Porn Laid Bare: 6 Young People Go Behind The Scenes Of The Porn Industry

Photo: Courtesy of BBC
Pornography is cited time and again as a cause of body insecurity among women – 72% of women said they compare their vagina or vulva to those they see in porn, according to Refinery29's recent vagina survey.
Freely available porn is often deemed aggressively sexist, demeaning of minorities, and exploitative and homogenous in the range of bodies used on screen. Some women told us their labia were "larger" than those they had seen in porn, while one respondent said her vagina was "not a bright, vibrant pink that is often depicted in Caucasian porn".
We also know young people are watching porn (a lot), but rarely do we get a glimpse into what they really think about porn and what it means. A new three-part BBC Three documentary, Porn Laid Bare, sees six young British people with very different attitudes to porn travel to Spain to grapple with the ethics of the country's booming sex industry.
In the first episode alone, which is available now on iPlayer, they visit the porn set of Cumlouder(!) studios, meet a French porn producer, visit a porn performer's home, debate its impact on real-life relationships with an academic, and more, all the while reflecting on what they're seeing.
The group includes three women in their early 20s: one who never watches porn for ethical reasons (the self-described feminist), one woman who previously experienced physical addiction symptoms from her overconsumption of porn, and one who is considering a career as a porn actor. There's many a toe-curling moment – having your reaction filmed while watching people having sex in front of you doesn't happen every day– but there's a reassuring amount of hearty conversation, too.
The group's outspoken feminist, 22-year-old Anna, a social science student from Birmingham, describes herself as strictly anti-porn and says she stopped watching it over a year ago after realising it contradicted her feminist values, citing what she sees as an increase in violent sex coinciding with the increased consumption of extreme porn. Overall, Anna believes the porn industry is exploitative and promotes violence towards women. "Porn has encouraged men to treat women in the bedroom as if they're porn stars themselves. The sex is very male-centric and about the man's experience as opposed to the woman's."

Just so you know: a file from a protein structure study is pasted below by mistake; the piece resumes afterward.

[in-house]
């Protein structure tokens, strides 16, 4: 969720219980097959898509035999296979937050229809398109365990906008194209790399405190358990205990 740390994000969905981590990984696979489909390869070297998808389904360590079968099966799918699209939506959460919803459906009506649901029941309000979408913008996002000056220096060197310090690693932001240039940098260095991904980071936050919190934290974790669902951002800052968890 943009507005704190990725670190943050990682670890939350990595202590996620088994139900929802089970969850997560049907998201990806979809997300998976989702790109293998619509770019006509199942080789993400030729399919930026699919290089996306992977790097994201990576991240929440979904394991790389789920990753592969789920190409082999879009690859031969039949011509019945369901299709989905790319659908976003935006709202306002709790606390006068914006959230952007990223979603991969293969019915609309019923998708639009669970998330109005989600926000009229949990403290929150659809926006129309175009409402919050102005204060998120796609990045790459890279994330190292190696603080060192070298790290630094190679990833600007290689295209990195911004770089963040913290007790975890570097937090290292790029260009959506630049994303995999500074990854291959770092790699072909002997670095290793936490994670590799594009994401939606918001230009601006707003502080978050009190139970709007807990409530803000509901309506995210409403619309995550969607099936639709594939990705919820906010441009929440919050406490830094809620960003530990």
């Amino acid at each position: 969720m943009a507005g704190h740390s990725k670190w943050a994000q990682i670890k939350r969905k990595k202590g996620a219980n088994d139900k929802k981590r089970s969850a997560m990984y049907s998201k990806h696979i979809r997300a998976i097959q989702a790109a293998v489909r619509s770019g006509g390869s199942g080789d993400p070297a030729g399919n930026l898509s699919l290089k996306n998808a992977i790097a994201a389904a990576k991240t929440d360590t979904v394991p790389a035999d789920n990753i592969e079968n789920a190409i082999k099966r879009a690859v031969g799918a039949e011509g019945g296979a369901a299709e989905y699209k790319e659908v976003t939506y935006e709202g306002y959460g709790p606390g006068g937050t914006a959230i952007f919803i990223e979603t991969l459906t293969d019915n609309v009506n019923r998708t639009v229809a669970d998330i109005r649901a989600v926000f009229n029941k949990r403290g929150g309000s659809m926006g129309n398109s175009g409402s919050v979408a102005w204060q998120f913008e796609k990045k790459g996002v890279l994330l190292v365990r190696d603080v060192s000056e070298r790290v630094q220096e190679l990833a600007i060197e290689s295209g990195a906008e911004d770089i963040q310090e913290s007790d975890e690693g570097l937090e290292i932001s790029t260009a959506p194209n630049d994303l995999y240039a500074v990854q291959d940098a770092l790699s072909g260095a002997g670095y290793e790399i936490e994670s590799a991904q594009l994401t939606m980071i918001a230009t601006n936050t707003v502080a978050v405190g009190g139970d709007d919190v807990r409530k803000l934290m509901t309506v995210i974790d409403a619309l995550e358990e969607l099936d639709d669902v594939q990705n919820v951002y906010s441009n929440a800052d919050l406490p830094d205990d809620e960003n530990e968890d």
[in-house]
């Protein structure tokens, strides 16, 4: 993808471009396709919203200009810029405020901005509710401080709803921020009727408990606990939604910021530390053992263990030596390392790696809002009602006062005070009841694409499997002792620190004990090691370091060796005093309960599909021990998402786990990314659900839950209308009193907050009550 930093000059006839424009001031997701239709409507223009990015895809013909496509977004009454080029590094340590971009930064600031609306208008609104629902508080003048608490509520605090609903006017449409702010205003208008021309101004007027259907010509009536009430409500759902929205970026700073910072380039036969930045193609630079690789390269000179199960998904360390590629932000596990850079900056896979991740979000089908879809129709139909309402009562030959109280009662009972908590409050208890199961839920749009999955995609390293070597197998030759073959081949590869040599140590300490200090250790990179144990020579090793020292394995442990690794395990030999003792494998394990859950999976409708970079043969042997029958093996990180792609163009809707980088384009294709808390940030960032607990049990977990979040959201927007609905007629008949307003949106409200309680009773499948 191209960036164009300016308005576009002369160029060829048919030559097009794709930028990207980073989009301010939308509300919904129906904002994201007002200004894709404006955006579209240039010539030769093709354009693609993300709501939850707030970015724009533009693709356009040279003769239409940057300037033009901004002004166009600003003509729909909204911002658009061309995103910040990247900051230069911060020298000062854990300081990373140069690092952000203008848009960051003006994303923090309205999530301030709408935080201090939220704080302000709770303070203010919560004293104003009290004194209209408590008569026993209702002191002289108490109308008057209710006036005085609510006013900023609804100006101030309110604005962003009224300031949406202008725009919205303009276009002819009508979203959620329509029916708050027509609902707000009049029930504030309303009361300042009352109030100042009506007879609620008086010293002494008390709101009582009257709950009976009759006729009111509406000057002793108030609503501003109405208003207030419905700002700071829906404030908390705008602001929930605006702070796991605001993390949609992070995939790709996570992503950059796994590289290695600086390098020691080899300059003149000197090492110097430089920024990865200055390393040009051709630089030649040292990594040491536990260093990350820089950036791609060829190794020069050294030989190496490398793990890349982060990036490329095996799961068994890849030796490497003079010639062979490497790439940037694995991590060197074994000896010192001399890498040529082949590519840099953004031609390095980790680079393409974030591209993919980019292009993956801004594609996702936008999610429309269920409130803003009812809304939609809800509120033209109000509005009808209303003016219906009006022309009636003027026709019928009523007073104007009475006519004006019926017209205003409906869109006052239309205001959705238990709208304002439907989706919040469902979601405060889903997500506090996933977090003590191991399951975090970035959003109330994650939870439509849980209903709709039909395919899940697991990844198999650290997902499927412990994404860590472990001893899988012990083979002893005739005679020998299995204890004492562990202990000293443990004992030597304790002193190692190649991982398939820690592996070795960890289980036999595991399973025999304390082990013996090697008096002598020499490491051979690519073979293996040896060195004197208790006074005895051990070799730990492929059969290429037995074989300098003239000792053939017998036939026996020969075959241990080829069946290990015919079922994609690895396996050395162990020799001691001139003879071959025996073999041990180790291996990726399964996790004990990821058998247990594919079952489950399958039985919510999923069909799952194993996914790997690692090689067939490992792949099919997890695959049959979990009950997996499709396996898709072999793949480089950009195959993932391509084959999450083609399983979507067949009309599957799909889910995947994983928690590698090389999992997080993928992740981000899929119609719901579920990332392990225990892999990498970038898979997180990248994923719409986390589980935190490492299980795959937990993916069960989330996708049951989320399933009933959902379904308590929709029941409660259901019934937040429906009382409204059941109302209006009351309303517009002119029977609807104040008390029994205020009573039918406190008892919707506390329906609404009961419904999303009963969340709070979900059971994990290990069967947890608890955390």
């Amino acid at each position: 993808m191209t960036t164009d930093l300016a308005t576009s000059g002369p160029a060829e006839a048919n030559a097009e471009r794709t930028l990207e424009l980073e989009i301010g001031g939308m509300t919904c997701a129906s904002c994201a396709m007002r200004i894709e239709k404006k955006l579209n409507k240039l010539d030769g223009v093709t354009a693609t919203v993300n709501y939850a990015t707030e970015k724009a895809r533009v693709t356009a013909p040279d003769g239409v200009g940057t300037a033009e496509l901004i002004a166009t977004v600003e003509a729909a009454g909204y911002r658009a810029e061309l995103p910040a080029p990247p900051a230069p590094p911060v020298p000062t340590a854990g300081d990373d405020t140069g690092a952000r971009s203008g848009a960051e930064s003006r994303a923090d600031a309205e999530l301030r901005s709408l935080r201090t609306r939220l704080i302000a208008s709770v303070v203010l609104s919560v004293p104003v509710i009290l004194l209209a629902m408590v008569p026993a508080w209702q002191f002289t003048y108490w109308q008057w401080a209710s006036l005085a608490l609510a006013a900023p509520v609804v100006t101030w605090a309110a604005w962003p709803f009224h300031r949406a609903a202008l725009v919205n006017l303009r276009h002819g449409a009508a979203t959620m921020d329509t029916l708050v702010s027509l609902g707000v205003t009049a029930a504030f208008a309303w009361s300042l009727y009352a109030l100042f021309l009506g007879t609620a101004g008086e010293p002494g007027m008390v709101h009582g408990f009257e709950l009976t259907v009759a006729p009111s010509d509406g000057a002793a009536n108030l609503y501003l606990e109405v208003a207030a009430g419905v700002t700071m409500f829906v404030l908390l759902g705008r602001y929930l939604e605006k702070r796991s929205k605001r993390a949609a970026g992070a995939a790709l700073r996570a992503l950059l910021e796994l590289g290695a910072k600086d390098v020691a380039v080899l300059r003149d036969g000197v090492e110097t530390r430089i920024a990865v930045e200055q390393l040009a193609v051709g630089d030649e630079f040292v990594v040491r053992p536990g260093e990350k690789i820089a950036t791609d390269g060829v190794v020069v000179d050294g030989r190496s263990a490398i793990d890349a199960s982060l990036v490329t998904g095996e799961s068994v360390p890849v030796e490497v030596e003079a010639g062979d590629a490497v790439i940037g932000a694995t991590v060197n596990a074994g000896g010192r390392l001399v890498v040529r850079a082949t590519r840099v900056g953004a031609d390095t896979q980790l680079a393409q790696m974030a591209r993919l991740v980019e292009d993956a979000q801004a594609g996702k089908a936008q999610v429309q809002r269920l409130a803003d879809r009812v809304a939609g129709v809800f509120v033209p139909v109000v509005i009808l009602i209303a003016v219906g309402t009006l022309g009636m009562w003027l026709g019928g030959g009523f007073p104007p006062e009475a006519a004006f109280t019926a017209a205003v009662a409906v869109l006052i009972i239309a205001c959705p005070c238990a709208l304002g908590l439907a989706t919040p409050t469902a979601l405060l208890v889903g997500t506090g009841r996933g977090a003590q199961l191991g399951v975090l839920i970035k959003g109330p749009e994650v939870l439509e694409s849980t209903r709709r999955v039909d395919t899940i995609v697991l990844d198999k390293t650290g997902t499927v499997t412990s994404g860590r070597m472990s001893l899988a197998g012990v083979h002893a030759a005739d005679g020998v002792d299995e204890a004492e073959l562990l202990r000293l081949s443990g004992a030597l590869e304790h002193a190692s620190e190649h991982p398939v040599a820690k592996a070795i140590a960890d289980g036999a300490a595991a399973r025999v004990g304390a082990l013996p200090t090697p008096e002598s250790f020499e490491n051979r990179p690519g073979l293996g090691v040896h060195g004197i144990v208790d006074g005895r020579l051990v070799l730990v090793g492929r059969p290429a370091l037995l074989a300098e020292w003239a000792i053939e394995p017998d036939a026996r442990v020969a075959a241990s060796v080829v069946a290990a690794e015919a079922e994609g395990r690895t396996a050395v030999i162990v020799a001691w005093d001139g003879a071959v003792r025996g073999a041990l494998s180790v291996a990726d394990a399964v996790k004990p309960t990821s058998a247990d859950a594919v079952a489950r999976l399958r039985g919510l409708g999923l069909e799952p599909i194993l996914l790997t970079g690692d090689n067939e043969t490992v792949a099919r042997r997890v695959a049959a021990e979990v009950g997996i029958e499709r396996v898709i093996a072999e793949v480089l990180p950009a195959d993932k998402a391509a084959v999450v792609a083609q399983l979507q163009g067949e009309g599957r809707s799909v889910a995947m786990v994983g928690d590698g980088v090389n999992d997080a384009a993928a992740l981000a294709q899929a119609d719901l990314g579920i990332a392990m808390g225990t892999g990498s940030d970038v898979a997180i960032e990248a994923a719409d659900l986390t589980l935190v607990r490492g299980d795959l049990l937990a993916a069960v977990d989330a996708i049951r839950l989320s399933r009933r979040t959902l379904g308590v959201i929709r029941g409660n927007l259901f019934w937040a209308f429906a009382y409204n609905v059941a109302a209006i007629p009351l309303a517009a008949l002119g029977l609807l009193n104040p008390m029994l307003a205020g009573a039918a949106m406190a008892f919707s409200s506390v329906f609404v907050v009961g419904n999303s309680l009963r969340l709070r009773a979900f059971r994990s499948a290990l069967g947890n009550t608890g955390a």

Of the group, Anna is one of the most eager to meet Dr Sam Carr, a senior lecturer at the University of Bath who researches the impact of porn on empathy, and believes that: "If people's diet of sex is abnormal sex [like most porn], over and over again, eventually, [as] some psychologists are arguing, the brain will rewire itself, and when you go back to normal sex, it's not really arousing anymore."
Advertisement

I got used to the idea that my skin colour and heritage was a drop-down menu in porn.

Neelam, 24, a former heavy porn watcher
Then there's 24-year-old Neelam from Manchester, who watched porn almost daily between the ages of 11 and 16 but stopped when she realised she couldn't become aroused with sexual partners as a result. She's critical of the stereotypes and representation of minority ethnic groups in porn: "As a woman of colour, I feel like I've been fetishised in the porn industry," she says. "I got used to the idea that my skin colour and heritage was a drop-down menu in porn, it was a category, a kink, that people were either into or not into."